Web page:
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  2. You have raised a number of complex issues. Let me see if I can distill them a bit:

    (1) Koxinga was well-known all right, not a recent resurrection at all. Koxinga worship by the populace started also immediately after his death; this went somewhat underground throughout the Qing era; although the folklore never ceased to propagate and Koxinga-landmarks were all around. The Japanese colonial gov't in fact built a jinja to honor Koxinga. Most older public school graduates still recall singing a song praising him. The dilemma for the KMT was that Koxinga was half Japanese. And the thorny issue is whether there is going to be a re-appearance of the penal colonies if Taiwan is to reunite with China or worse, if China forcibly takes over Taiwan. On the other hand, the CCP has never ruled Taiwan, they can only follow the nationalistic script of the central gov't that dates back to the Qing.

    (2) According to Chinese literature, these Blacks were from Cafreria, an old name for South Africa. There is a 1679 map here:
    http://www.swaen.com/antique-map-image-of.php?id=6811
    I have no idea what their native language was (11 official ones today). There was a report mentioning that they understood but could not reply in Chinese.

    (3) Judging from his writings and sayings, Koxinga was very well-versed in 官話. He probably did also speak some Japanese. And since most his subordinates were from Hokkien, I'd say he knew Hoklo as well. If this sounds familiar, it is because most Taiwanese are also multilingual. Did Koxinga speak English? Probably not. And I believe the British showed up in Danshui only briefly, probably looking for sulfur (available from Da-tuen Shan, even now).

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  3. "And I believe the British showed up in Danshui only briefly, probably looking for sulfur (available from Da-tuen Shan, even now)." The English struck a deal with Koxinga's son to provide armaments in 1670. They then built a plant in Danshui, if memory serves me correctly, to do so. It turned out to be unprofitable. Plus there were issues about the contract and what it involved exactly. So, they pulled up stakes a few years later.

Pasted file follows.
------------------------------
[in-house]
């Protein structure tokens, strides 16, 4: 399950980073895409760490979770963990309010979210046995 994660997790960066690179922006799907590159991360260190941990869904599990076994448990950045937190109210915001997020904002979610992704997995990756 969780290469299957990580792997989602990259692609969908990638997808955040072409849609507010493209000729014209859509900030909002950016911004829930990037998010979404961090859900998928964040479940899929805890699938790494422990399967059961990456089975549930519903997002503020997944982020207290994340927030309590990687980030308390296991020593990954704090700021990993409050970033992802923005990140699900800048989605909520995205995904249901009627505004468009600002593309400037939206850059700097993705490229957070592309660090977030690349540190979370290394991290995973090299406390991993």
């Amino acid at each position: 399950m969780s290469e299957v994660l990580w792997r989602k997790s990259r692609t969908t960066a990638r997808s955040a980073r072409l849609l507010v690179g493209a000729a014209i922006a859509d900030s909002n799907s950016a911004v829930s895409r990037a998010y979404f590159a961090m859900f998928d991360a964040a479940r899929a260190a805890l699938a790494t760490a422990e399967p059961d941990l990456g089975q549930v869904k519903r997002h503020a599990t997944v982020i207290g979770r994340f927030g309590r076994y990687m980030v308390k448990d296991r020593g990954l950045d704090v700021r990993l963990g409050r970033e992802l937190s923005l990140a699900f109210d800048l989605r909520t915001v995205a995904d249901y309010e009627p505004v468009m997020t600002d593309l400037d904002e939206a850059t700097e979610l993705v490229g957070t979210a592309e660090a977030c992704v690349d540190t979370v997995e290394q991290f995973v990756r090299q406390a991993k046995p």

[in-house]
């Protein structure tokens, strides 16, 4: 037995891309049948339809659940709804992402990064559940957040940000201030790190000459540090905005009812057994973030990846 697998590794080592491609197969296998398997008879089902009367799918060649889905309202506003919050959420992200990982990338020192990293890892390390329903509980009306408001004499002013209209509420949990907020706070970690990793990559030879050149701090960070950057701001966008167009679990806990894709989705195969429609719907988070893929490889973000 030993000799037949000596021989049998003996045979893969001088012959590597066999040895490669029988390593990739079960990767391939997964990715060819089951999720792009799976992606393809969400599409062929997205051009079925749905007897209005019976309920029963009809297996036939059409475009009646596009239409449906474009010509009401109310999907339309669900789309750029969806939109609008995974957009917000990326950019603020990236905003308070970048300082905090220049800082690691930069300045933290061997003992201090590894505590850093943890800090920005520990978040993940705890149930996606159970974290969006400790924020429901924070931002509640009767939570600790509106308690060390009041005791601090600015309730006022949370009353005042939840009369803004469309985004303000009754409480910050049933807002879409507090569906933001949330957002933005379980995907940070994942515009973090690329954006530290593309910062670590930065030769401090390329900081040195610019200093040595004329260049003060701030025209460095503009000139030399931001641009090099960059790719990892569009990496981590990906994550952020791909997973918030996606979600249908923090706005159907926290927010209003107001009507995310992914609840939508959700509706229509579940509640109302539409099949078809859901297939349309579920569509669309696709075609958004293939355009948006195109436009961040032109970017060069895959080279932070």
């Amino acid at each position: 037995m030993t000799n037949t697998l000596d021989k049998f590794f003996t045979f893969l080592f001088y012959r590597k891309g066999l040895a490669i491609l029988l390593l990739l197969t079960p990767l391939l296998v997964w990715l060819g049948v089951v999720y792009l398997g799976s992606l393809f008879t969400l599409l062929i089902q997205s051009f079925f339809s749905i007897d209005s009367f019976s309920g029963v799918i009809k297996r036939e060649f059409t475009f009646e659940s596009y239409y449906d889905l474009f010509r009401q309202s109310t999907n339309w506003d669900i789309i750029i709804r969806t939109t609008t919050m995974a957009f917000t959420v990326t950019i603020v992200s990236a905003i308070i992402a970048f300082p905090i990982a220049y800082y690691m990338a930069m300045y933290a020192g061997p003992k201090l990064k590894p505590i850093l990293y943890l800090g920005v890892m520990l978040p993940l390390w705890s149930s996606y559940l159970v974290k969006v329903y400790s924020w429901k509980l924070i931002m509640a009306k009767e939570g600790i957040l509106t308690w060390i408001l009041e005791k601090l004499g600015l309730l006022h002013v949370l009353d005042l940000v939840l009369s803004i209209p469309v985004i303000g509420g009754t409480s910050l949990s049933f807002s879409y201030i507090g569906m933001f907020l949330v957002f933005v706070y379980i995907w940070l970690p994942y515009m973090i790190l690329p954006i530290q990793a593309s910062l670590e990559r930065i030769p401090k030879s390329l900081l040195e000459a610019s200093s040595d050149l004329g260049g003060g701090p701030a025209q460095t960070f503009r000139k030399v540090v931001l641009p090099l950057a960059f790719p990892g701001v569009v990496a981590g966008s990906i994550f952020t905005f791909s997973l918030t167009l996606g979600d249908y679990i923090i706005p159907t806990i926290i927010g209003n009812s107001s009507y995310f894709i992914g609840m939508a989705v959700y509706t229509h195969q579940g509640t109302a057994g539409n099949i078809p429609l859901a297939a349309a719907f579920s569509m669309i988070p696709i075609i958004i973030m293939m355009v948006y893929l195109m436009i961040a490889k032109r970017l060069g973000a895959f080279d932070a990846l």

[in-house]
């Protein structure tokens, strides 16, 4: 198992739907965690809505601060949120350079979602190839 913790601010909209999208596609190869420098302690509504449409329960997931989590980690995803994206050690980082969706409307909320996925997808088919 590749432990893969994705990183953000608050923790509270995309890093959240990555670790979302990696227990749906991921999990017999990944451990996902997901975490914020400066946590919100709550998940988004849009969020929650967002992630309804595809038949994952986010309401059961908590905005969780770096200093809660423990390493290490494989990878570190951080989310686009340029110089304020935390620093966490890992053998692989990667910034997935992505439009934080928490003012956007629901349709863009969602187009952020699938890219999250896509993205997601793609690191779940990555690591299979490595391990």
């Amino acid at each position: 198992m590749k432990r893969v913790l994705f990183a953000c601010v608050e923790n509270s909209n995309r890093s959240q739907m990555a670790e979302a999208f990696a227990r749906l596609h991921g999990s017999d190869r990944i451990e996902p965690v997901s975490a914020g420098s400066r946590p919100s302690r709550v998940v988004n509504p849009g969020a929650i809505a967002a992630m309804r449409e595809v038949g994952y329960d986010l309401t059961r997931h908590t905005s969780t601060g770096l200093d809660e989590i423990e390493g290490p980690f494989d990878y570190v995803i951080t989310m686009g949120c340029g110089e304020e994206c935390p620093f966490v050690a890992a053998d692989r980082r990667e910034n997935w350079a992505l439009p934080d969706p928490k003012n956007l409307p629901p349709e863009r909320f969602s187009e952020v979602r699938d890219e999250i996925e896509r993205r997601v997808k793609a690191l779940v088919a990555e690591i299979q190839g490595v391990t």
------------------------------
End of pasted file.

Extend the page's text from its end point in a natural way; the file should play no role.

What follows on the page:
I was also wondering about Koxinga and the KMT, but for different reasons. He probably gave people certain ideas about Taiwanese nationalism and identity that the KMT invaders weren't altogether comfortable with. No?

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  4. The Brits did appear in Tainan briefly. I am not sure about Danshui.

    With Koxinga, it was Chinese (not Taiwanese) nationalism all the way. KMT's discomfort was the ultimate failure of Koxinga to recover China (after two attempts). KMT had the same goal and would not want to remind people of the precedent.

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  5. Here's a link: http://michaelturton.blogspot.com/2008/03/english-factory-in-taiwan-1670-1685.html

    But I have it in my mind they were in Danshui too. I just have to remember where I saw it.

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  6. Thanks for the link. So they did set up shop in Tainan. Cheng Jing was mad at the Japanese and cut off the trade for a time. That was probably when the Brits were invited.

    From Tainan to Danshui by ship would have taken only a day or two, it would not have been difficult for the Brits to set foot in Danshui. A factory is still possible; although I simply cannot place where it could be in this small town.

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  7. The anthem of 女師附小 also pays tribute to Koxinga, in part:

    幼年立大志, 效法鄭成功
    為國家砥柱, 為民族干城

    For the full version, see
    http://new.estmue.tp.edu.tw/modules/alumni/index.php?pa=viewlistings&lid=416